WOOSTER, Ohio – Three partnerships (six students) from The College of Wooster have qualified for the American Moot Court Association National Tournament in Baton Rouge, La., on Jan. 17-18, highlighting an impressive run of results at AMCA-sanctioned regional competitions that saw two other Wooster students earn top honors in individual orator categories.
Wooster is one of just nine schools that will have three or more partnerships at the national tourney and was tantalizingly close to making it six partnerships, according to John Rudisill, associate professor of philosophy at Wooster and coach of the moot court team.
“The three teams we have representing Wooster at nationals will each be very competitive and capable of making a deep run in the tournament. I’m excited to see how they will argue on that national stage,” commented Rudisill. “In three of the regionals we competed in, we had another partnership that was a ballot away from also advancing to nationals, which would have put us at six teams qualified, so there was a fair amount of heartbreak over this past month as well. But, I know that these students will be back and even better next year.”
Juniors Elyse Evans and Cecelia Payne not only qualified for nationals, but emerged as champions of the Windy City Regional, hosted by Loyola University Chicago School of Law Nov. 8-9. Individually, Evans finished as the fifth-place individual orator and Payne seventh at that competition, and first-year teammate John Schmidt was 10th.
First-year Haley Huett and sophomore Michael Nahhas advanced to the semifinals at the regional held at Cleveland-Marshall College of Law Nov. 15-16, to secure a spot in the national field, while at that same competition, first-year Aidan L’Hommedieu was crowned the individual orator champion.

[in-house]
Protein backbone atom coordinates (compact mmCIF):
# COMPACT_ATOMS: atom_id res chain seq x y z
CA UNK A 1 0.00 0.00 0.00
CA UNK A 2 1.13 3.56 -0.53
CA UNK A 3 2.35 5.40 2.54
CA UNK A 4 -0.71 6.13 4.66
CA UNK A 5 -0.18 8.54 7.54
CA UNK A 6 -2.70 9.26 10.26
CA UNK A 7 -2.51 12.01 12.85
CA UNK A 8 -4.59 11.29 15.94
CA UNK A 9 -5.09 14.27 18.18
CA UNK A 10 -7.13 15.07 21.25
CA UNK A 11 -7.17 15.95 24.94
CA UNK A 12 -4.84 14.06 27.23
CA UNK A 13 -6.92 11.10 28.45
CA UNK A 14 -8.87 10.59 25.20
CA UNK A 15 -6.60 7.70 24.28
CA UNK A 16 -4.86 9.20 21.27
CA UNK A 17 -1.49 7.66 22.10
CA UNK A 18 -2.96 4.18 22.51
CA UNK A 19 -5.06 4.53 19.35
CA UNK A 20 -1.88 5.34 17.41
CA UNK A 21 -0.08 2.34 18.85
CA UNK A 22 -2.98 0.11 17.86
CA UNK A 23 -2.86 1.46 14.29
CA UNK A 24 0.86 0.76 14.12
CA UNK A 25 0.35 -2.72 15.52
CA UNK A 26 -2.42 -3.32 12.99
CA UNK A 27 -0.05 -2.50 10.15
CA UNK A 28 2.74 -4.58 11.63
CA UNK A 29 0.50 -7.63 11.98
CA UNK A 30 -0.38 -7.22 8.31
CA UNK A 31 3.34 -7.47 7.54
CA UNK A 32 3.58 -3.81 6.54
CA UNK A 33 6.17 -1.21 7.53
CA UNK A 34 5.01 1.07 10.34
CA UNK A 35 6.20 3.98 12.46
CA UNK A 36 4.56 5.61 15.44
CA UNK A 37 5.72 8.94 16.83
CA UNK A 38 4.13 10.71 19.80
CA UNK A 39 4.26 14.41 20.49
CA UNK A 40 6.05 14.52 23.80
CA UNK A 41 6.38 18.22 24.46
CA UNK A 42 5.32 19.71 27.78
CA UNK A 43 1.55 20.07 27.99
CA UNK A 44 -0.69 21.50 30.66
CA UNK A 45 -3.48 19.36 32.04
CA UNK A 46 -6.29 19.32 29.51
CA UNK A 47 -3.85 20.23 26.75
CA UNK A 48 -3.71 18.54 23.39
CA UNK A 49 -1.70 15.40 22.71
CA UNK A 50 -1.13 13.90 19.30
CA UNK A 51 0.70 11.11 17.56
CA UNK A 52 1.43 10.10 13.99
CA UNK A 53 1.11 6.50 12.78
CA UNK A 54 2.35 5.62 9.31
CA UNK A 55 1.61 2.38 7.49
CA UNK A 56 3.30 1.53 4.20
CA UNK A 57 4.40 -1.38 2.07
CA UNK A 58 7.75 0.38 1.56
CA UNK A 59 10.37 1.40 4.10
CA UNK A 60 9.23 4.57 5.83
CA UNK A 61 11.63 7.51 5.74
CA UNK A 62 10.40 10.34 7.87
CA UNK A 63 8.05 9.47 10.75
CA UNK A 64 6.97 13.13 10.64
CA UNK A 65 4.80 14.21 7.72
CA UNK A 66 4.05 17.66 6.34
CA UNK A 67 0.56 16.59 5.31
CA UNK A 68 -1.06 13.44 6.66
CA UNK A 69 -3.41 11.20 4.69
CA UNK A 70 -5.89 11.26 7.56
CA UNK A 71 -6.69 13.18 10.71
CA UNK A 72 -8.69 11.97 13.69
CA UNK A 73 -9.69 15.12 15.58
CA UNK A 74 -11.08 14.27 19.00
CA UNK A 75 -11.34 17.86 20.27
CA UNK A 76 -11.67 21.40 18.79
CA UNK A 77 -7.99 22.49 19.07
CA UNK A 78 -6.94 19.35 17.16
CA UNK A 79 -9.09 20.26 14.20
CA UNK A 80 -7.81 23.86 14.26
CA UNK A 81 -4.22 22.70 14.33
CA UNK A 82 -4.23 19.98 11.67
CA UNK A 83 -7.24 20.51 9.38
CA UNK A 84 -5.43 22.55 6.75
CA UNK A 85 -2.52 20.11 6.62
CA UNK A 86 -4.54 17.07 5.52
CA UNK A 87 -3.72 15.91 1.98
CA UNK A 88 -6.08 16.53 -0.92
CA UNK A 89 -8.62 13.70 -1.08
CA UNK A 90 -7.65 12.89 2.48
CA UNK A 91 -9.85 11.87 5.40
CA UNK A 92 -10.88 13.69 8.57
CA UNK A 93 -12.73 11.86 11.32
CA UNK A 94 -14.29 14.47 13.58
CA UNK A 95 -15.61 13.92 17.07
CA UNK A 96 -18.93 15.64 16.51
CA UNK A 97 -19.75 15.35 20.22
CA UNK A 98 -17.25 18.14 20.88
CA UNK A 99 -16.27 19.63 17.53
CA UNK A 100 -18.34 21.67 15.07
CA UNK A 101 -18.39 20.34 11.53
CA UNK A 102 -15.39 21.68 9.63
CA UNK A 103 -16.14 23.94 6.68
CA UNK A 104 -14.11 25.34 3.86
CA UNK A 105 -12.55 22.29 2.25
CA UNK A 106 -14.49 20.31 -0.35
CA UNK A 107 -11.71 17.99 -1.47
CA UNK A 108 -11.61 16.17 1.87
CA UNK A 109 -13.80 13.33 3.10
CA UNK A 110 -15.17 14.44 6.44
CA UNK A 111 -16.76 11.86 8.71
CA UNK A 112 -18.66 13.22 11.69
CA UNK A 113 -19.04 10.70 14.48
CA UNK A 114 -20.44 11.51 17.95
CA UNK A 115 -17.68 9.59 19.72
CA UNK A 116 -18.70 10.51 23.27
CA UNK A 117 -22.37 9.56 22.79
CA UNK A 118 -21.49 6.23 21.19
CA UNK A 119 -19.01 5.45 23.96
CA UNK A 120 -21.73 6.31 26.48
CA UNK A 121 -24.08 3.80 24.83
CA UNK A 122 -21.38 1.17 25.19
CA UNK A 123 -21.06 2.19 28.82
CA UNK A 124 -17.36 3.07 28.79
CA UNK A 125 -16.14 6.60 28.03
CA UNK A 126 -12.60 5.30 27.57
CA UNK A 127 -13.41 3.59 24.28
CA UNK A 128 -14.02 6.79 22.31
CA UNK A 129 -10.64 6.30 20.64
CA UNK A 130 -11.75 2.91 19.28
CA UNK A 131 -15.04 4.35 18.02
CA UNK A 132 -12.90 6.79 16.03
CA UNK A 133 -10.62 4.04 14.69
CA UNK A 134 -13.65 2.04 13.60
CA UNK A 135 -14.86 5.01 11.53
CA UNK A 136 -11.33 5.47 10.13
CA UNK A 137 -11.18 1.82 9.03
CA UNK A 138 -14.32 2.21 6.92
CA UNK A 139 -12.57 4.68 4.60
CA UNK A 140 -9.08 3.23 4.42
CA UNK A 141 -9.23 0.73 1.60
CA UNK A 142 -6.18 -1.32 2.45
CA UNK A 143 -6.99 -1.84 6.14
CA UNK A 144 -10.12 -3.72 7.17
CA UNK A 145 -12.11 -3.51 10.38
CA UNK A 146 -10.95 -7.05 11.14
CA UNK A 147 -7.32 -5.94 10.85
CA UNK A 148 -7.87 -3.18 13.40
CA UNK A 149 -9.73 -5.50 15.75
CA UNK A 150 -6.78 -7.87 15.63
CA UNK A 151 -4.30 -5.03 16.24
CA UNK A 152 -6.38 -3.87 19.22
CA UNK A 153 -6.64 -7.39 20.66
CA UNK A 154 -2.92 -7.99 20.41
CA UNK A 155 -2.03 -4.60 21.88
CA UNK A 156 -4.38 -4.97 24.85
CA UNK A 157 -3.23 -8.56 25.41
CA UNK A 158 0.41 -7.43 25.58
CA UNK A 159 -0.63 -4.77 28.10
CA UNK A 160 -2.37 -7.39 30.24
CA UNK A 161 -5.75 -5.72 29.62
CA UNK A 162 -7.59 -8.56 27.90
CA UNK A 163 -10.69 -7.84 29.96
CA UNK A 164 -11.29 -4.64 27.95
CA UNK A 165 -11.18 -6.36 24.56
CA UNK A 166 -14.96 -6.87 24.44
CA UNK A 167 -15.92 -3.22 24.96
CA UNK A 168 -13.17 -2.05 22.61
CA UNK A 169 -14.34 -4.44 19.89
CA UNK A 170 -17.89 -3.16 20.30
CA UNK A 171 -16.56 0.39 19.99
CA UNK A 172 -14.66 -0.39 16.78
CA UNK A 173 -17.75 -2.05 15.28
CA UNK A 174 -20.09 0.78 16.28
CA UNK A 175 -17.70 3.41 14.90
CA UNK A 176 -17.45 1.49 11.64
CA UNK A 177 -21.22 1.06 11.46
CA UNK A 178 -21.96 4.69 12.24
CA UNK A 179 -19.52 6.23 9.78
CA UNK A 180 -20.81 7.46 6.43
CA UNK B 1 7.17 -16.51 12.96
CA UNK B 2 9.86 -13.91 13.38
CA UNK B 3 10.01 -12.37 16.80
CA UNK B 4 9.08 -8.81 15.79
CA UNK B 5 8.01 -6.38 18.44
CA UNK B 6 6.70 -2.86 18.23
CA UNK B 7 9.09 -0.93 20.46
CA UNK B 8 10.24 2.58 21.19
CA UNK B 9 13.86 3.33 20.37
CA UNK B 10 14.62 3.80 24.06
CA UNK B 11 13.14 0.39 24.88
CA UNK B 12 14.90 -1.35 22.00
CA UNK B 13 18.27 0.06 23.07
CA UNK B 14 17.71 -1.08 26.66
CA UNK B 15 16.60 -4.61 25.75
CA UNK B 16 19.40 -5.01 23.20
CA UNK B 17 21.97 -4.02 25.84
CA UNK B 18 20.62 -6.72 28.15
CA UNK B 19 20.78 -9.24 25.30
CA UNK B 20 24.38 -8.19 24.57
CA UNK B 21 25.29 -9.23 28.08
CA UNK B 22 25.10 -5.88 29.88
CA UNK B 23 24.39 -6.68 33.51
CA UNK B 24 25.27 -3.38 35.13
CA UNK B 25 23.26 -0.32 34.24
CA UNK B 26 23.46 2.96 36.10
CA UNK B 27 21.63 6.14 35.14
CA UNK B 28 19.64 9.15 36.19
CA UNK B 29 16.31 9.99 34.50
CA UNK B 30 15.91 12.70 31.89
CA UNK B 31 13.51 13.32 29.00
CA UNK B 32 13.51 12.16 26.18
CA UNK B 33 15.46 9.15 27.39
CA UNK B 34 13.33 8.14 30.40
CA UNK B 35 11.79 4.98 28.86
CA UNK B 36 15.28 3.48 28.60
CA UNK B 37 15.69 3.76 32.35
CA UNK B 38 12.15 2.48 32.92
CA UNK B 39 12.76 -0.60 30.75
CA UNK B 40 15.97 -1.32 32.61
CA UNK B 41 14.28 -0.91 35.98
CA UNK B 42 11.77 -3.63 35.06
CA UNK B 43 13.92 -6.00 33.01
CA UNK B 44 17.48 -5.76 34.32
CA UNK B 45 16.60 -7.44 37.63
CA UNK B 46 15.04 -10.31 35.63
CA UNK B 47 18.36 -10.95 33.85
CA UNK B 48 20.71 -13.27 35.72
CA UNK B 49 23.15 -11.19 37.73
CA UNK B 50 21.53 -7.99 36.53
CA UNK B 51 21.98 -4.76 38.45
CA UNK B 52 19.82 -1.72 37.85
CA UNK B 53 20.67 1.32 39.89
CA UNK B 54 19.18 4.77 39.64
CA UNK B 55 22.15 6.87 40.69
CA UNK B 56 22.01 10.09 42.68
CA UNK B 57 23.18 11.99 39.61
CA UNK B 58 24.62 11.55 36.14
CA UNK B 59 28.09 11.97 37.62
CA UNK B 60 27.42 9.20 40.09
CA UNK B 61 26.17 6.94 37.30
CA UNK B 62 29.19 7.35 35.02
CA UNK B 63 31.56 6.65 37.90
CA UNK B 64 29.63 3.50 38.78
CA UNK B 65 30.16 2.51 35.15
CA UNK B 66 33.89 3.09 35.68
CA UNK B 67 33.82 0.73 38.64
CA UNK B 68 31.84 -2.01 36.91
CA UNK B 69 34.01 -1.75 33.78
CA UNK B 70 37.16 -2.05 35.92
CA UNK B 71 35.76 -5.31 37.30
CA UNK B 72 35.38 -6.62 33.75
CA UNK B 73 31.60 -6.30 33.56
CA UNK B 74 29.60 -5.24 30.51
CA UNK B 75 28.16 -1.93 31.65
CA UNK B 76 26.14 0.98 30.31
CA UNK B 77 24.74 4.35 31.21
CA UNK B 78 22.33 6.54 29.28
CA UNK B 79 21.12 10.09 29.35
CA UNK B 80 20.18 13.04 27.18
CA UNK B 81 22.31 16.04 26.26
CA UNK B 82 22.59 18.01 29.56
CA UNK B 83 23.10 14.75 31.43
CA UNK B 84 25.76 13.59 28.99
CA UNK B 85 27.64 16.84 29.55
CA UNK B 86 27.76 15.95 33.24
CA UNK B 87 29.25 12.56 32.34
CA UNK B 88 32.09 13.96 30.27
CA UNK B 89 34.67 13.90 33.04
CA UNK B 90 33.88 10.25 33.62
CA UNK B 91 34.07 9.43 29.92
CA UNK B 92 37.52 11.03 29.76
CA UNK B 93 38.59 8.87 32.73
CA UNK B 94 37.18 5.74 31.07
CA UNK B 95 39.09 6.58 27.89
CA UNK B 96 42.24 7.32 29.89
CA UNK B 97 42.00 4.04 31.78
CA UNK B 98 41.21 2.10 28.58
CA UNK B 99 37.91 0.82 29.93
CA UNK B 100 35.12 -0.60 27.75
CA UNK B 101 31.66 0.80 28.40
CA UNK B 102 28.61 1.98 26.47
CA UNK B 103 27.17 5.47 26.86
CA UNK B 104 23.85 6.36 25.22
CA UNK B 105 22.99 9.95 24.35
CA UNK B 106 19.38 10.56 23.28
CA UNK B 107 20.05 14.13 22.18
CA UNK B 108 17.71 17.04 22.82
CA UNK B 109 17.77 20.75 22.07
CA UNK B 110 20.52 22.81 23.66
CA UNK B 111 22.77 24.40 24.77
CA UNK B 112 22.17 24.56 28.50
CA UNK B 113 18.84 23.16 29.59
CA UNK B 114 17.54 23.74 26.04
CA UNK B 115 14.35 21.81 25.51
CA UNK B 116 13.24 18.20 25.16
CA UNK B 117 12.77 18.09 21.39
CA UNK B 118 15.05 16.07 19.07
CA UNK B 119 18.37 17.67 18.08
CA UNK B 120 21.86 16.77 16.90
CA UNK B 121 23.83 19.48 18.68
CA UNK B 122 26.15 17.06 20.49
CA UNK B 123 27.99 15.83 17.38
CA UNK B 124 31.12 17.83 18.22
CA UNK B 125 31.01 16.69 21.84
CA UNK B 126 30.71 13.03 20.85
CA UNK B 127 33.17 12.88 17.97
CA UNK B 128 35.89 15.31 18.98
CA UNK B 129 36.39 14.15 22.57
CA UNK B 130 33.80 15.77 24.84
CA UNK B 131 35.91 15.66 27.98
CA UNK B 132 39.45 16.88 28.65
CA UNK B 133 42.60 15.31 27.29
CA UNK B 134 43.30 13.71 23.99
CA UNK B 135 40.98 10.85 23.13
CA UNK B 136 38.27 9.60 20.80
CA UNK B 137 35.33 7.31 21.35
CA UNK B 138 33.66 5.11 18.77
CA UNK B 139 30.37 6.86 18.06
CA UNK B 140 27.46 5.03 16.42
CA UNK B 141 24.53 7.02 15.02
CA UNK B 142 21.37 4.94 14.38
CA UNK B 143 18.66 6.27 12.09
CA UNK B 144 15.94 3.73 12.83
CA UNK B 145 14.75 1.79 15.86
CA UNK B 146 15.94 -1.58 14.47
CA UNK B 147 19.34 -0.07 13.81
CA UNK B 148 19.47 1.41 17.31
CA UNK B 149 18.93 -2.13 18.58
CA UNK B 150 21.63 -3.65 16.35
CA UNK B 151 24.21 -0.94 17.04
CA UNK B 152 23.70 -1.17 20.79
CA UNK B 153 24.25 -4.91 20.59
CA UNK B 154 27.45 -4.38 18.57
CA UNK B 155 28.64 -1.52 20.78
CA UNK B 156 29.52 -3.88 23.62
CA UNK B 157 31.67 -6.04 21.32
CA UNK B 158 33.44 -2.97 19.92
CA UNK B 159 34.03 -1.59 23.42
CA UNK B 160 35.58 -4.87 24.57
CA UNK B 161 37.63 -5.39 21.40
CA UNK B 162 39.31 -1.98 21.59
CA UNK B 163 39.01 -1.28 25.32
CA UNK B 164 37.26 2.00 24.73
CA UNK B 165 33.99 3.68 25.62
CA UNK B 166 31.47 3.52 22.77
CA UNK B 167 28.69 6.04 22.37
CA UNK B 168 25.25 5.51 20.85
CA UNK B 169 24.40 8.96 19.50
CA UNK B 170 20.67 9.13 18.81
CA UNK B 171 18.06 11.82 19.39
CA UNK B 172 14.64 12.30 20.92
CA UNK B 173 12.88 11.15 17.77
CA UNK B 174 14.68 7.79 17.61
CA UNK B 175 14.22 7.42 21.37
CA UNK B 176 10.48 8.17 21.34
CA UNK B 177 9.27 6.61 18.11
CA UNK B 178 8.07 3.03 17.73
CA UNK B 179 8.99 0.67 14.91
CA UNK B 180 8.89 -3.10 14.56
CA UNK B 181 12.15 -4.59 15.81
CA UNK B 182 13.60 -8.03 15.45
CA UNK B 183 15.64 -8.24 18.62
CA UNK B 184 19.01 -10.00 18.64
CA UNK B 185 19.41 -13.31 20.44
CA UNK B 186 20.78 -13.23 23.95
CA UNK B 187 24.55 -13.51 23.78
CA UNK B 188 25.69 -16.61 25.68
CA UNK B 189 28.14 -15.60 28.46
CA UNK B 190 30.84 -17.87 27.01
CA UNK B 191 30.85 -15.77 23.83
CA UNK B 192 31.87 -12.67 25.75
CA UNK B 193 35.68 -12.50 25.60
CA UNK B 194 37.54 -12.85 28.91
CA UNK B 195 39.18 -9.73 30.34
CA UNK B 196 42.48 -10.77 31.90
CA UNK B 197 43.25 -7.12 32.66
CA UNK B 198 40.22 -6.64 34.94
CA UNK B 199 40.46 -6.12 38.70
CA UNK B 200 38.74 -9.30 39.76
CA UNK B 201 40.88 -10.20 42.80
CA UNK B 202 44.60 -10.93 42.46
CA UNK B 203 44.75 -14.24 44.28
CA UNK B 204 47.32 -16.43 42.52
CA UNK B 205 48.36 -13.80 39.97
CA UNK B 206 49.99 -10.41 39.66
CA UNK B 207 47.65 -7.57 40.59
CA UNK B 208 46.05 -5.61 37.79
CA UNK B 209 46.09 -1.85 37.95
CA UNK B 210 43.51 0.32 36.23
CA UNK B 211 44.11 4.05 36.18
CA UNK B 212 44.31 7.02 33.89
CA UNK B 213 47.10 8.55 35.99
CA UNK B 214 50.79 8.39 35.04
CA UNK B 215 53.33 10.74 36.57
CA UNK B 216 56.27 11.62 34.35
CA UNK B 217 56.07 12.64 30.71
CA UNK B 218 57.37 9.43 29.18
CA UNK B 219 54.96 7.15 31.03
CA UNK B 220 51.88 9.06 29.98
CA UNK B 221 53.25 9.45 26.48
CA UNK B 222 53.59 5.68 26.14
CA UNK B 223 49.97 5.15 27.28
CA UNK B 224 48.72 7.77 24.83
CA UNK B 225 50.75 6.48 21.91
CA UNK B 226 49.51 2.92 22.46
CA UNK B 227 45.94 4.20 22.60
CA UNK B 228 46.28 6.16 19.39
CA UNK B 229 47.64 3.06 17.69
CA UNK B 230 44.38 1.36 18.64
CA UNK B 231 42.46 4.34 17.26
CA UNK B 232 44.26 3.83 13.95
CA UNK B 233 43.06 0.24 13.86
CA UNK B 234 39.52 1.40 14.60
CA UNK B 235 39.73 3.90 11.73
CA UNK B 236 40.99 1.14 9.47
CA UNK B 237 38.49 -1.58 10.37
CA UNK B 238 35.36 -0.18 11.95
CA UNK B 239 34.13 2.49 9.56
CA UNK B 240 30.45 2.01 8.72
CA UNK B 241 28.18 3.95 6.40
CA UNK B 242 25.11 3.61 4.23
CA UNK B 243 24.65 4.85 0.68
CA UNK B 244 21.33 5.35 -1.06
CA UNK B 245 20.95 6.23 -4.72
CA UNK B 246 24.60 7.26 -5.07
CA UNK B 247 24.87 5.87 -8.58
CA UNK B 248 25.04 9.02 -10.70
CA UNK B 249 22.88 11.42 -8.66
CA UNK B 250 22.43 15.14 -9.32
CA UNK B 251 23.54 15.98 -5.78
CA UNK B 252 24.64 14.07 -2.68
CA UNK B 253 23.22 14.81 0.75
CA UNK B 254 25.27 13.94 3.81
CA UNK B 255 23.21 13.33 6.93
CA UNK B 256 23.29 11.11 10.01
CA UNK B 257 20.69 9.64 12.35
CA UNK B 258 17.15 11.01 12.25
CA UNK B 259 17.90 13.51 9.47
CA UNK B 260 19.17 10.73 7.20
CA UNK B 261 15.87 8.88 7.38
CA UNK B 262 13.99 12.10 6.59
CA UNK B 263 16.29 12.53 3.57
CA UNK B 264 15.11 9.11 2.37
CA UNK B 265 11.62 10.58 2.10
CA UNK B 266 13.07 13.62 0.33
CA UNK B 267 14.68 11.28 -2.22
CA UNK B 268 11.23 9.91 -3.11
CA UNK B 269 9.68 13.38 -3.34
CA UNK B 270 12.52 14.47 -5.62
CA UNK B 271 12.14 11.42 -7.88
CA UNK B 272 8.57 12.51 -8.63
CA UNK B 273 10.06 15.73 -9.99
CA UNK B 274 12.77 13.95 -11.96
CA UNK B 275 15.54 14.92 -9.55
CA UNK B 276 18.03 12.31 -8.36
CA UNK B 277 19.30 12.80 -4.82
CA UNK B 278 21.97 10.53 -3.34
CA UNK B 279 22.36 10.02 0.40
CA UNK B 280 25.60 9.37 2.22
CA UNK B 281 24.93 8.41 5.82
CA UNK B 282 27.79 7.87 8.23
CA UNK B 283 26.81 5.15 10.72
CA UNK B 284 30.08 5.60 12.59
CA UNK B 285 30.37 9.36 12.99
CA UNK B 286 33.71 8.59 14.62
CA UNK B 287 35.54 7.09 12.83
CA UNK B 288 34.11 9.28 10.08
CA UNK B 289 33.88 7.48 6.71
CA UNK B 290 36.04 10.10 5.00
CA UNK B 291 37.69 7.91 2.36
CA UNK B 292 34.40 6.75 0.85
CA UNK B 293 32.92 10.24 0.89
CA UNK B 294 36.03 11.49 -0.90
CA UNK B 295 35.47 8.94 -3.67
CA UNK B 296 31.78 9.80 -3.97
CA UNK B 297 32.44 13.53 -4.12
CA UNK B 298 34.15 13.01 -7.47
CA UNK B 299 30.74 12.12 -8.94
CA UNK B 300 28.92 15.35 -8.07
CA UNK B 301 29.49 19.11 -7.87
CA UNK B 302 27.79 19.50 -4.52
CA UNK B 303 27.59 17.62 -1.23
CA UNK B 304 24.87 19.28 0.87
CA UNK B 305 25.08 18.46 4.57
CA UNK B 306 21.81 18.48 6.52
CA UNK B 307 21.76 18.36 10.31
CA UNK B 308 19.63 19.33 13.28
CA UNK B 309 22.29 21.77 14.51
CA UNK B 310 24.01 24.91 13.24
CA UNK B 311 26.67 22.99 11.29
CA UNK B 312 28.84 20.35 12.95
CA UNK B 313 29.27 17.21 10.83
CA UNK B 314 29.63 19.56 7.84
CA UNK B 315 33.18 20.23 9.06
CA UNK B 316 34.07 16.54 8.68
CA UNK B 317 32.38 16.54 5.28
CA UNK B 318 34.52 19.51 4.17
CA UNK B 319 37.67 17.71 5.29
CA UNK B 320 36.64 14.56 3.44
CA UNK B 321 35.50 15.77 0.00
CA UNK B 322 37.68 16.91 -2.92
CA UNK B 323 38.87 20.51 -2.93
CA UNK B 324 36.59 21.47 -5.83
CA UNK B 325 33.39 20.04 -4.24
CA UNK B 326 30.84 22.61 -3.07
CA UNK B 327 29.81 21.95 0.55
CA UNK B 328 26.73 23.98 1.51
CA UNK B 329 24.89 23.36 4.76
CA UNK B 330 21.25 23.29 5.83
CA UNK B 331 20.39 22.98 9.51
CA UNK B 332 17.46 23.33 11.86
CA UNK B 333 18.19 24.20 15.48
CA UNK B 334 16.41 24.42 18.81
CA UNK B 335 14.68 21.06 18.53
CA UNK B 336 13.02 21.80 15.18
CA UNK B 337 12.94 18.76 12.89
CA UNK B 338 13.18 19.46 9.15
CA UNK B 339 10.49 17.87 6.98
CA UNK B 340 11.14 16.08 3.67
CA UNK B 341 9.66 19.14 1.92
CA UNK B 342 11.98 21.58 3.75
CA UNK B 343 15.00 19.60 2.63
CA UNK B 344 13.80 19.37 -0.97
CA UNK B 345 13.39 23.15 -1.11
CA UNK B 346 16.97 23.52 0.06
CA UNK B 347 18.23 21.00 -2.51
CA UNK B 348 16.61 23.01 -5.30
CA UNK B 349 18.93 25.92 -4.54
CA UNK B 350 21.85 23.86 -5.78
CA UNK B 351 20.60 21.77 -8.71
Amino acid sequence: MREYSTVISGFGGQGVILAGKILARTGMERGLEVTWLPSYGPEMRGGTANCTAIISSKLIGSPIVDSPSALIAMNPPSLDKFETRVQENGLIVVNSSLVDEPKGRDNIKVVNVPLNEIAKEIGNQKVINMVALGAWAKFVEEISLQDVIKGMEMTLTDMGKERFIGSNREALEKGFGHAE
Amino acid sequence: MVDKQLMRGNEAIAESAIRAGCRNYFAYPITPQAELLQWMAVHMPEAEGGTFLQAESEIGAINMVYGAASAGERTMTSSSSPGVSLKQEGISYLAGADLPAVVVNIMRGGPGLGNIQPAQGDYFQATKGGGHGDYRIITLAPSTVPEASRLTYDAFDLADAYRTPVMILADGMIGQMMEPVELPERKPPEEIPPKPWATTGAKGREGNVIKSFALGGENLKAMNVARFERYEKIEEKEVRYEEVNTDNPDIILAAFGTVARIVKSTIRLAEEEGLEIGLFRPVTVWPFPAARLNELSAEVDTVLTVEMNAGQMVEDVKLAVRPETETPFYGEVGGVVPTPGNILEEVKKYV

Juniors Oria Daugherty and Heather Hartmann also qualified for the national tournament by virtue of a quarterfinal showing at the Midwest Regional, hosted at Wooster Nov. 15-16, and standing out individually were sophomore Keegan King and first-year Jenna Dyroff, who were named as the seventh- and eighth-best orators, respectively.
Also of note, Brianna Schmidt, a former national champion in the AMCA’s brief writing category, earned the top speaker award at the University of Chicago Invitational Oct. 18-19, while fellow seniors Libbie Main and Emily Stoehr finished as the third- and seventh-ranked orators, respectively, at the Great Lakes Regional, held at Saginaw Valley State University on Nov. 22-23.
At the AMCA National Tournament, there will be one change in the three partnerships. Joining the teams of Huett-Nahhas and Daugherty-Hartmann will be Payne-Brianna Schmidt. The latter is replacing Evans, who will be studying abroad next semester.
While Daugherty and Hartmann, who are now three-time national qualifiers, as well as Schmidt bring proven experience, which should bode well for Wooster in Baton Rouge, La., Rudisill is just as excited about the future of the program “given the volume of youth, the level of talent in that youth, and the great experience they now have under their belts.”
According to the AMCA, moot court is a method of teaching law and legal skills that requires students to analyze and argue both sides of a hypothetical legal issue using procedures modeled after those employed in state and federal appellate courts.